UC Scientists Search For Alternatives For Methyl Bromide

December 07, 1998

The United States Congress recently postponed for four years a ban on the widely used fumigant methyl bromide, a chemical implicated in the depletion of the Earth’s ozone layer. The Congressional move allies US law with the Montreal Protocol, which calls for methyl bromide use to be reduced in increments, beginning with 25% less in 1999, 50% less in 2001, 75% less in 2003 and then eliminated in 2005. The action renews the sense of urgency felt by farmers nationwide for ways to maintain their economic viability in the absence of the pesticide.Methyl bromide solves an array of problems for farmers. Applied in the field before planting, the gas kills most old plant roots, weed seeds, nematodes, soil fungi and bacteria – organisms that sap vigor from a crop. After harvest, methyl bromide fumigation can ensure that produce being shipped to markets worldwide is free of pests. When the ban takes effect, this extremely effective broad-spectrum pesticide will be replaced with a variety of alternatives. The alternatives are now being developed and the limitations of the alternatives are now being studied by an army of University of California scientists. A sampling of their research follows:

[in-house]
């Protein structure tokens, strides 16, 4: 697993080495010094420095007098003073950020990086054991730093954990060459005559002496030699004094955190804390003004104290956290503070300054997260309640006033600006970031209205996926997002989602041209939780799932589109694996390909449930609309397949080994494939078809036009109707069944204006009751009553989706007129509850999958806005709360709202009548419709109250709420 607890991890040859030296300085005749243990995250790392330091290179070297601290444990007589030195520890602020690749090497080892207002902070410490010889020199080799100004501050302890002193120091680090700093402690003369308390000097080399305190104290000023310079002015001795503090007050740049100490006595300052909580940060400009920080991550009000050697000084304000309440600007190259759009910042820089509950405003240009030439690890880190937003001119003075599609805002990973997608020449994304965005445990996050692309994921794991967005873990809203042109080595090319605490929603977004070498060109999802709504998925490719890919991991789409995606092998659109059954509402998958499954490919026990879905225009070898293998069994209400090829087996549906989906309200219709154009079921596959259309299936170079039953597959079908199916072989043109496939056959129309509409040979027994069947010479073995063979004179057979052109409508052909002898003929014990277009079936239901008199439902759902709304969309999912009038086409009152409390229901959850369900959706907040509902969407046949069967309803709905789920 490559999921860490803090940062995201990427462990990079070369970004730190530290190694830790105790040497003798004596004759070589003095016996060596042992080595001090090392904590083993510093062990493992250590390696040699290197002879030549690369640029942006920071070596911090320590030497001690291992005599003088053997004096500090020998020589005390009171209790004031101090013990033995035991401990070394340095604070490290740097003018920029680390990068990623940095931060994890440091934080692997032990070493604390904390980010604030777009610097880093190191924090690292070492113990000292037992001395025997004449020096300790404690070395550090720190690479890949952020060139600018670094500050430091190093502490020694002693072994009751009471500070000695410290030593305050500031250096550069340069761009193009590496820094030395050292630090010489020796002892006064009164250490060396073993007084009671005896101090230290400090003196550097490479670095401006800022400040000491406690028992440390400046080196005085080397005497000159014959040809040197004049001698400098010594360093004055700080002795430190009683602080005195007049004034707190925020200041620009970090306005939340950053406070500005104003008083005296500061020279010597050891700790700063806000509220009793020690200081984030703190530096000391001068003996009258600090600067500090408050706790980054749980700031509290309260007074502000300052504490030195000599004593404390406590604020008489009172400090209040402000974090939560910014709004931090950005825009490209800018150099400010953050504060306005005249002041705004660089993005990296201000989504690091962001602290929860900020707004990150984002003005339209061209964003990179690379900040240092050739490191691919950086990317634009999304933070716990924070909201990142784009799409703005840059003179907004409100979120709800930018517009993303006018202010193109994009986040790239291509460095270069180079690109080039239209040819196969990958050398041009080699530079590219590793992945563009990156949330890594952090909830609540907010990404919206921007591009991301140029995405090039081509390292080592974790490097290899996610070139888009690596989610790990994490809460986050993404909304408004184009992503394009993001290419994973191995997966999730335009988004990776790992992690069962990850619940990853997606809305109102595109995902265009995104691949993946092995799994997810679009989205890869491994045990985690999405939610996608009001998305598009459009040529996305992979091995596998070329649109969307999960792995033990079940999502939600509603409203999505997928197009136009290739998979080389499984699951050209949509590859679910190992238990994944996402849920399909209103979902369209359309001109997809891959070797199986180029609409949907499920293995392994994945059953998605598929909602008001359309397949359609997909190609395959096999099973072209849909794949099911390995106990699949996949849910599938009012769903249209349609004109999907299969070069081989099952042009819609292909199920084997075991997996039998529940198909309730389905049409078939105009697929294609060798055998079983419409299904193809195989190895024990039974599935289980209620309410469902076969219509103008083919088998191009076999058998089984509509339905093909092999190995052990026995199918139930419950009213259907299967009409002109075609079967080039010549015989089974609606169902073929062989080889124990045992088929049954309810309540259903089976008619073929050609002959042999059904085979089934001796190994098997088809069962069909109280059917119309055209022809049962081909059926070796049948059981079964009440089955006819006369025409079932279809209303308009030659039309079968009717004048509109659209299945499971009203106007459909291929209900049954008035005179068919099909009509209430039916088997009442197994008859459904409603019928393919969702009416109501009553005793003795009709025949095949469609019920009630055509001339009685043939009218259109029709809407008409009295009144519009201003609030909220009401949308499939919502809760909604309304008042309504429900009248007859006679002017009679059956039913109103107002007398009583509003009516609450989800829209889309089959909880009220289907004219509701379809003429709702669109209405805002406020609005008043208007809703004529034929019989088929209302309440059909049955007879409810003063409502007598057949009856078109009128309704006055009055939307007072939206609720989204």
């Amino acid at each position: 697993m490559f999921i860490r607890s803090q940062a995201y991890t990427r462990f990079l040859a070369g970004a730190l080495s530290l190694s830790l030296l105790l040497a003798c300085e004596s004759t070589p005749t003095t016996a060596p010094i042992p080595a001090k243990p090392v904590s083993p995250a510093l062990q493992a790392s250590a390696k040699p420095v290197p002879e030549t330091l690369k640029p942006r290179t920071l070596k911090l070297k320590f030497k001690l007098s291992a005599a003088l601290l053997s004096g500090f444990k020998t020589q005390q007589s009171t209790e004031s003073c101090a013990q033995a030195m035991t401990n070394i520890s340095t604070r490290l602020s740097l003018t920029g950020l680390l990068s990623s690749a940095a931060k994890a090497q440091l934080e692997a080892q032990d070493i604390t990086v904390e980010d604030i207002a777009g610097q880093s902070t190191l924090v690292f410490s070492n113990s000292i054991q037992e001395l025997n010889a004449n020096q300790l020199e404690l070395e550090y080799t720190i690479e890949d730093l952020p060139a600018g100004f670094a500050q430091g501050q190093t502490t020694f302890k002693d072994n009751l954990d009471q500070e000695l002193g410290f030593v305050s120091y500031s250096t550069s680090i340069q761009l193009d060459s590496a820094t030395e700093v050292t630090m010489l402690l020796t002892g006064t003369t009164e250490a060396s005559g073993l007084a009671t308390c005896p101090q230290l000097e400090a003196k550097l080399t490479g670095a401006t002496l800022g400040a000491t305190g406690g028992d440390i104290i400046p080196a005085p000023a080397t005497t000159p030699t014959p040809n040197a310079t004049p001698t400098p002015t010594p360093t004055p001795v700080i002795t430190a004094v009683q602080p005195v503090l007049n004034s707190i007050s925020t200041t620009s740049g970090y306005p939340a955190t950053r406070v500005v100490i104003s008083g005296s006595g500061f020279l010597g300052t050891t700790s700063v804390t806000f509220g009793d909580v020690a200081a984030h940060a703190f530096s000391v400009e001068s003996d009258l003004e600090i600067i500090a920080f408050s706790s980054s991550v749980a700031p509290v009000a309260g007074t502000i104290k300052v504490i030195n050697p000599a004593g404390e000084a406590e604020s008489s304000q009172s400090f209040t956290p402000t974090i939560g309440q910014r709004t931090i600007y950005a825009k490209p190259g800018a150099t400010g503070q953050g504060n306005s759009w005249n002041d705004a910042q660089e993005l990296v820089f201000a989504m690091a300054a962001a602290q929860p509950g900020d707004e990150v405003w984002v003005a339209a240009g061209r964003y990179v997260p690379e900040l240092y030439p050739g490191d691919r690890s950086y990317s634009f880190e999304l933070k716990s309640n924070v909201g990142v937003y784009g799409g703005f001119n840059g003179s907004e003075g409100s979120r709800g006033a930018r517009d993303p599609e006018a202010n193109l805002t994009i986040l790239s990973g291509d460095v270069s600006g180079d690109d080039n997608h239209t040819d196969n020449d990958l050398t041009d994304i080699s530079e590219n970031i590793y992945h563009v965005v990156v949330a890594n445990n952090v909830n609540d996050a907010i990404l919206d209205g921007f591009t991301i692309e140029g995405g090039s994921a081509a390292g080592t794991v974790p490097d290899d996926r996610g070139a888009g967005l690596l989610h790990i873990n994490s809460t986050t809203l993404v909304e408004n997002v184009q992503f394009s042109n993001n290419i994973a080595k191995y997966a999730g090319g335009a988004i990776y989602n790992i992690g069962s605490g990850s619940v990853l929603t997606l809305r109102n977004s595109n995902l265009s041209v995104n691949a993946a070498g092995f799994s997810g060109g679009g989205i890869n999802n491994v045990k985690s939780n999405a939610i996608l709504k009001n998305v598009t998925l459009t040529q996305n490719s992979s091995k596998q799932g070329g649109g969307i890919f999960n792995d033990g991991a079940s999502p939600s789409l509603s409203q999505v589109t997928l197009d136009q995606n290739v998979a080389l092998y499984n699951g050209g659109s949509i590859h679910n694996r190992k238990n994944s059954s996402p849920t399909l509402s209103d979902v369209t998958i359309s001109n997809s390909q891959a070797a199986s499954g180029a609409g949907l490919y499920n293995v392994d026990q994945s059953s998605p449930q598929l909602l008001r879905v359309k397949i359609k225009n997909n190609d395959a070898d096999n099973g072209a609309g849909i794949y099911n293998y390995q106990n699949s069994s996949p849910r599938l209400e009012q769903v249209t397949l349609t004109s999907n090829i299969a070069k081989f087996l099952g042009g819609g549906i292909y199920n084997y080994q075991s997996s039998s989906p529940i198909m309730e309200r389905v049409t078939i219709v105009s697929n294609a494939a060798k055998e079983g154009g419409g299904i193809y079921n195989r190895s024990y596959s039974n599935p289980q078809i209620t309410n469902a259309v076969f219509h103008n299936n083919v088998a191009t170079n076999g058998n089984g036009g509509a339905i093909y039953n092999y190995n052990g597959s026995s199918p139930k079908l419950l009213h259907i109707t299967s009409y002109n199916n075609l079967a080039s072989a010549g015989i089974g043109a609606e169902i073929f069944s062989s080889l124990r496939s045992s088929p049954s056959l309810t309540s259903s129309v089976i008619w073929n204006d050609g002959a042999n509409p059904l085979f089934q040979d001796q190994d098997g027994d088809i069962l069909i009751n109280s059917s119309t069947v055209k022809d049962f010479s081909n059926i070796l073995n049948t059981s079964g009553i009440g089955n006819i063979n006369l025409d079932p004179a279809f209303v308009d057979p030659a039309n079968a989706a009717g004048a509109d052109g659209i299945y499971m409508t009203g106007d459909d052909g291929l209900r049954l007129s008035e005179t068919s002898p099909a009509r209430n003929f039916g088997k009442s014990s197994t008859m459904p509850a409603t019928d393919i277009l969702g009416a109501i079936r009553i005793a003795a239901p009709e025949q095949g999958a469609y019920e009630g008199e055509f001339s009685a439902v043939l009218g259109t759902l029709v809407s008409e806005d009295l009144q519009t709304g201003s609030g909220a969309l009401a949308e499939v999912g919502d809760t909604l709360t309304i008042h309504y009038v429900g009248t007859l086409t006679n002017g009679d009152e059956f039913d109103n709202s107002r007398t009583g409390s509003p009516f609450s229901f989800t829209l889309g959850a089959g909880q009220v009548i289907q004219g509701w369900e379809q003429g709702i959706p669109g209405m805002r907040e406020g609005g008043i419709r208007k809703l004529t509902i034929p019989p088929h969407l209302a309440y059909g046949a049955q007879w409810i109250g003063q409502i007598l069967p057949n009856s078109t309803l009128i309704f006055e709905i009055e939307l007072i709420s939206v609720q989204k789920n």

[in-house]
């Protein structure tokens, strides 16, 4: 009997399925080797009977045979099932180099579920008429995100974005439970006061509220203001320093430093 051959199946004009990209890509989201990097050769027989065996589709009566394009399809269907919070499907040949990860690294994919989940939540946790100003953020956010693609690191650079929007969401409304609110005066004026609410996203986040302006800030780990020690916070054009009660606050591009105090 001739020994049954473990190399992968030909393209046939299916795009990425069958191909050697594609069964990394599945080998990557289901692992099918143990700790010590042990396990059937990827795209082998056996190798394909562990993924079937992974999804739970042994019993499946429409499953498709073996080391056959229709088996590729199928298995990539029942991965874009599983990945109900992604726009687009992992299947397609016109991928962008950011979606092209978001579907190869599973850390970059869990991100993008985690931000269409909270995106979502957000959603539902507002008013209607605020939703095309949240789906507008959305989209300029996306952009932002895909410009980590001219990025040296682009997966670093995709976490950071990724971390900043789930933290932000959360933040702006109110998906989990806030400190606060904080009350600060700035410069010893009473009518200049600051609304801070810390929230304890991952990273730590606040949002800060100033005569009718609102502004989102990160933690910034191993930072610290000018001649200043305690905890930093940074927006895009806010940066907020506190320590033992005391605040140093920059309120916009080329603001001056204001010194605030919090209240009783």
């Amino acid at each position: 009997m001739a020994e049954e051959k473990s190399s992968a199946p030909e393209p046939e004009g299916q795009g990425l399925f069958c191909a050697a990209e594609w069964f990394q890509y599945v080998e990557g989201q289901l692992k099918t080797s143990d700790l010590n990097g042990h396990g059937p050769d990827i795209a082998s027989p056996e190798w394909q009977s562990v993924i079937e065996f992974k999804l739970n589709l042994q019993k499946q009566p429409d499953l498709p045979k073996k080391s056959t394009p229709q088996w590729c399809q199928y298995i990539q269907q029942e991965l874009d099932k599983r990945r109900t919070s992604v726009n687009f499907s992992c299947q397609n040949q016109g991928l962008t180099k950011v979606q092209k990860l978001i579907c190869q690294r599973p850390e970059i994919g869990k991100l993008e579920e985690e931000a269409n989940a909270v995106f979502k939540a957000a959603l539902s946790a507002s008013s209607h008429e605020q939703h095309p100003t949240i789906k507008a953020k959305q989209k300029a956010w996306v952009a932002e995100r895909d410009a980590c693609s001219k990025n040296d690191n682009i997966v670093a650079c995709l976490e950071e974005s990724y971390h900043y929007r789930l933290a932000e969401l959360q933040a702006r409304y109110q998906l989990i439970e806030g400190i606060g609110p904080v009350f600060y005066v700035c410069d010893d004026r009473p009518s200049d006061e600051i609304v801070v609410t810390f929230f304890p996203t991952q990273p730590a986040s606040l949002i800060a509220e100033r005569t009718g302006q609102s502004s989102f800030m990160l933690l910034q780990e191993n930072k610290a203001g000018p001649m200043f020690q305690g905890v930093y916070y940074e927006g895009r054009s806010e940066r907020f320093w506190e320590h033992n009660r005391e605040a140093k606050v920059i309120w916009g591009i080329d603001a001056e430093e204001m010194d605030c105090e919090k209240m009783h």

Brightsurf.com is a participant in the Amazon Services LLC Associates Program, an affiliate advertising program designed to provide a means for sites to earn advertising fees by advertising and linking to Amazon.com.